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A Dramatic Escape: Leura Shakespeare Festival

Iambic pentameter, melodramatic Italians and a horde of gender-confused lovers are retuning to the Blue Mountains for the Leura Shakespeare Festival after last year’s sell-out debut. Opening tonight and unfolding in the dream-like Everglades Gardens, the festival is run by the Sydney-based Sport for Jove Theatre Company (SfJ) and The National Trust of NSW. Directed by Damien Ryan, the poetic line up includes A Midsummer Night’s Dream, Romeo and Juliet and As You Like It.

The festival’s Coordinator Oliver Burton is the young theatre gun responsible for managing the logistic, relationships and general chaos needed to coax a mountain-based Shakespearian festival into existence. “The Leura Shakespeare Festival allows an audience to experience genuine repertory theatre in one of the most beautiful performance venues anywhere in the country … The Everglades Gardens feature Australia’s only purpose built outdoor Shakespeare stage so they facilitate genuinely immersive theatrical experiences,” says Oliver as he delves into the festival’s creative merits. “Generally working outside gets a poor rap because actors have to work very hard vocally to be heard. That’s not the case in the Everglades, as the space is so contained and intimate. One of the lovely things about working outdoors is the references that Shakespeare throws in to the ‘inconstant moon or ‘brave o'erhanging firmament’, and there they’re right above you to gesture towards. It really helps us access the text.” This year, select performances will also unfold at the Norman Lindsay Gallery in Faulconbridge – a fitting location seeing as SfJ’s take on A Midsummer Night’s Dream is inspired by classical art.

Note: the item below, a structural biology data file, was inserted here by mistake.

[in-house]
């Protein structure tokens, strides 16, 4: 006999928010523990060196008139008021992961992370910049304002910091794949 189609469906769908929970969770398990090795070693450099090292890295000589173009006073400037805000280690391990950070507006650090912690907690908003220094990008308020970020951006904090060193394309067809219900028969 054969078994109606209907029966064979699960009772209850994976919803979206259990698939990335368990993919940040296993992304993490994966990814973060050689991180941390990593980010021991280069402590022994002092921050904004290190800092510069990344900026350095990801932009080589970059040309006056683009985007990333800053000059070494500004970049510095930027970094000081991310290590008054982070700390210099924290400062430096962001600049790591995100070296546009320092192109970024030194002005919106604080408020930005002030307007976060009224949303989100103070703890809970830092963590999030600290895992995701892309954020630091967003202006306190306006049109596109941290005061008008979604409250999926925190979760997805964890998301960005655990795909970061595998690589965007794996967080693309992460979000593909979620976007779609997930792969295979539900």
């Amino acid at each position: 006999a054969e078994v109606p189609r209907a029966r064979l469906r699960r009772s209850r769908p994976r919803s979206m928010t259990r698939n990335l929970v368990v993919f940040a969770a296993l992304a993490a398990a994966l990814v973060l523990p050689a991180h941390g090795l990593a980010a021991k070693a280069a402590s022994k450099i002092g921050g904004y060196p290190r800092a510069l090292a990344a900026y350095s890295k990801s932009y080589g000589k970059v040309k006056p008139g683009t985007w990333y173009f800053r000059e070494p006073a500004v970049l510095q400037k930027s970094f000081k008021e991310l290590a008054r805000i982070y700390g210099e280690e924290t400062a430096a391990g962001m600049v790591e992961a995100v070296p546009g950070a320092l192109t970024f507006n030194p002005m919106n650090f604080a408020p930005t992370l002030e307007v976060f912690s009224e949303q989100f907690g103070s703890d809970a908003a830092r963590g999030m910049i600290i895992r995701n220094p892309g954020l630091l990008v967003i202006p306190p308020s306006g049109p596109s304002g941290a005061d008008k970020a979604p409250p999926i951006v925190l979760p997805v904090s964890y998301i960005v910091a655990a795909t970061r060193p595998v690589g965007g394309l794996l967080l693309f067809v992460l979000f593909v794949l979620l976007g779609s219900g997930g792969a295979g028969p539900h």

With a plethora of grassroots companies reciting the Bard’s hallowed lines, SfJ stand out because of their simplicity, knowledge and trust – after all, “an honest tale speeds best being plainly told.” The Leura Shakespeare Festival performances “are highly reverential productions in their approach to the text. [SfJ Managing and Artistic Director] Damien has always placed the clarity of the storytelling at the top of high priorities,” explains Oliver, before pointing out that there are no doublets or cod-pieces in sight. “But our settings also aim to illuminate the text for a modern audience. [Take for example] Damien’s decision to set Romeo and Juliet in a post WW2 Italian village in which the ‘ancient feud’ has all but died, until the return of the soldiers from the front.”

Damien is set to direct Romeo and Juliet for Bell Shakespeare in March and has breathed new life into a host of loved, despised and ambiguous Shakespearian characters as both a director and actor. “Many of the SfJ ensemble have been taught by or worked with Damien in some way over the years,” says Oliver. “He is the lynch pin for most of us. What’s wonderful about that is that everyone instantly speaks the same theatrical language which leads to some truly stunning work in a very short period of time.”

Best accompanied by wine, picnic provisions and a constellation drenched sky, the Leura Shakespeare Festival aims to delve into the trials and tribulations of love (in all it’s problematic glory). After all, nothing draws a girl to the mountains like a little romantic action. The festival will open tonight and run on Fridays, Saturdays and Sundays throughout the month, concluding at Norman Lindsay Gallery on January 28 and 29. Tickets are $30 for adults and $25 concession and are available at

words: Liz Schaffer


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